Another English Robot Pilot (Mar, 1931)

If I had a nickel for every English robot pilot I came across, I’d have… er… a nickel.

Another English Robot Pilot

PROFESSOR J. POPJIE, an English pilot and designer, has recently invented and tested an electrical robot pilot which has successfully piloted a plane on short flights. Although details of this invention have not been revealed, it is known to be operated by a current from an air-screw driven generator.

  1. Tim says: December 21, 201011:10 am

    Looks a bit like a prototype for Otto from Airplane, but much creepier, and appears to have been drawn in after the photo was taken.

  2. Andrew L. Ayers says: December 21, 201011:25 am

    That’s what I was going to say, Tim; I also wonder why it looks vaguely female in appearance. Is it his “Girl Robot”?

    Plus, what is that thing on “her” head? The “air-screw driven generator”? If so, what is the device in the foreground (maybe a airspeed device; though one would think such a thing would be away from the wash of the prop)?

    The thing I’ve always wondered about these little articles in these old “science” magazines (and I have a collection of my own, so I know such things always appeared) – is why were “robots” always shown in some human fashion; more of a manniquin fashion, or cardboard cutout, rather than “mechanical man” (plenty of those, though – easily understandable, though, since most early robots were built, such as Westinghouse’s Electro, and various ones over in Europe and elsewhere).

    Meanwhile, there were real “robots” and “computers” out there; most mechanical or analog devices, various industrial control processing, machines for bomb and artillery guidance, etc…

    I know that many of these were published in these magazines – but why show these seeming outlandish fakeries that we see so often? I tend to wonder if people really thought that an aircraft flying robot was going to look like that? I know that humanity has always had a narrative of inventing a robot that looks like a man (since ancient greek times, if not earlier!); this narrative is likely behind the narratives of religious mythologies (with us being the “robots”!) – hence various discussion of free-wills and such in such narratives…

    One would think though that by the 1930s, that the editors of these magazines would think their readers understood (and were intelligent enough to know) that function doesn’t have to follow form. Then again, we’re still trying to build androids and other humanoid robots…


  3. Jari says: December 21, 201012:07 pm

    That looks like Radiana, “The most sensational Electrical Novelty in the World”. Apparently it could conjure feats(?), read minds and shave a man from audience. I wouldn’t expose my throat to an automaton wielding razor blade which facial features resembles Egyptian sarcophagus and was described as brainless brainchild of prof. Popjie….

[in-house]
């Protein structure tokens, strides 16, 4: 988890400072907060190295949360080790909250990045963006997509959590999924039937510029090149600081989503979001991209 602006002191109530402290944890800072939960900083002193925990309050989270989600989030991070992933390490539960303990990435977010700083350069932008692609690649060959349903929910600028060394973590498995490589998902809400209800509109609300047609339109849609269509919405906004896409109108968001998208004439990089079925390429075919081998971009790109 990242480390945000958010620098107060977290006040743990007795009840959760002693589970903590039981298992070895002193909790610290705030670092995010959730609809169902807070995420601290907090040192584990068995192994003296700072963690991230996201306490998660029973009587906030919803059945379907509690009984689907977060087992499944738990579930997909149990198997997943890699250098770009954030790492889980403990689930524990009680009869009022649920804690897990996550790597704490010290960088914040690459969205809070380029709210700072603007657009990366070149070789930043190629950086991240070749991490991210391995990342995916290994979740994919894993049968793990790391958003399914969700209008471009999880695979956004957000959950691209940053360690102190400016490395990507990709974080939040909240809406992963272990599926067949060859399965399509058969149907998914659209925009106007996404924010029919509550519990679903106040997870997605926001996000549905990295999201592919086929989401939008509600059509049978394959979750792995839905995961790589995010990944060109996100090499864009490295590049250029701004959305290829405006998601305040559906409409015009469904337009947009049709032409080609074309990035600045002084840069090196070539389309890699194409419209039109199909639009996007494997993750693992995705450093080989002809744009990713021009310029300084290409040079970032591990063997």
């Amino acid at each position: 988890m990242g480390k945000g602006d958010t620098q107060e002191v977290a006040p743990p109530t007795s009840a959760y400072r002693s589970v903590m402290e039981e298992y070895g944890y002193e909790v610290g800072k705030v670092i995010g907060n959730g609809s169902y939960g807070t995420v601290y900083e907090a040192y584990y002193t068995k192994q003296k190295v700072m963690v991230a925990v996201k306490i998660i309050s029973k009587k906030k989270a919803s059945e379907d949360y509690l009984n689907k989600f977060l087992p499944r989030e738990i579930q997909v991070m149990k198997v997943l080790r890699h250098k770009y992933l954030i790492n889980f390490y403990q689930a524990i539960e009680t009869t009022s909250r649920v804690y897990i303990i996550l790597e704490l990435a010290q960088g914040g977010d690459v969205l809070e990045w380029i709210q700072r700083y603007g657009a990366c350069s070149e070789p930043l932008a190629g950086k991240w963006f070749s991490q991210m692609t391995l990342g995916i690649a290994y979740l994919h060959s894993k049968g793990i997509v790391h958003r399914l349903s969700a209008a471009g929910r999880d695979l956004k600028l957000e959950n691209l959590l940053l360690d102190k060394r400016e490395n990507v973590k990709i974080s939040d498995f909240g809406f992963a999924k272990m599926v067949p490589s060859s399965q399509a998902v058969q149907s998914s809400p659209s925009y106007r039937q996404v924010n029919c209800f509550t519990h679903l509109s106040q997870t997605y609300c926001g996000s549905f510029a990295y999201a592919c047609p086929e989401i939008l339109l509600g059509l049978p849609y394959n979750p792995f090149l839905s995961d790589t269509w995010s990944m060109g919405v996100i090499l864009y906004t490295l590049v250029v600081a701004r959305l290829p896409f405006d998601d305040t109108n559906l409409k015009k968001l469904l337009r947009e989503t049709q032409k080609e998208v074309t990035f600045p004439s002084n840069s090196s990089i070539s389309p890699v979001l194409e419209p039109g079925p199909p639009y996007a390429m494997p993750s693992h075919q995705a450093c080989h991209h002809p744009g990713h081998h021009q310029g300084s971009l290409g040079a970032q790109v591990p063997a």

4. RBayard says: December 21, 20107:57 pm

    I’m glad they pointed out which one was the robot.

  5. Toronto says: December 21, 20108:41 pm

    How did this manage to avoid the “Just Wierd” tag, Charlie?

    BTW, to me, she looks like one of those “Gypsy in a Box” fortune telling automatons. Or at least, she would if she lost the fan on her head.

  6. Firebrand38 says: December 21, 20109:32 pm

    Yup that’s Radiana alright

    “Professor” Popjie was a well known magician and showman at the time. In fact here you can find this reference:
    John Popjie was a colourful showman who became a naturalised
    British citizen and in the 1920s toured the halls with a pseudo
    automaton he called Radiana, based upon the Golem illusion. Later
    he presented an animal act as Prince Mercado with Lemo the
    lioness, in both cases being assisted by his Glaswegian wife

  7. Andrew L. Ayers says: December 21, 201010:26 pm

    I can always count on Firebrand38 to tell us what is what; now I am wondering what the “golem illusion” is (a quick google search didn’t yield up much – although I did find an auction for a playbill regarding Popjie and Radiana)…

  8. John Savard says: December 21, 201010:59 pm

    And here I thought the mechanical man was made to look like an ancient Egyptian, rather than a woman.

  9. Firebrand38 says: December 22, 20106:09 am

    Andrew L. Ayers: The principle and presentation to the classic Golem Illusion is similar to this updated version.…

  10. Andrew L. Ayers says: December 22, 201011:22 am

    Thanks, FB – I’m pretty sure I know how the illusion works, but I would have to see it live (or one take with no cuts like in the video) to know for certain, I think (I still have to watch the whole video; I watched it up to the walking the stairs part – overall, its a pretty neat illusion).

  11. Andrew L. Ayers says: December 22, 201011:30 am

    Ok – just watched the whole thing; great ending!

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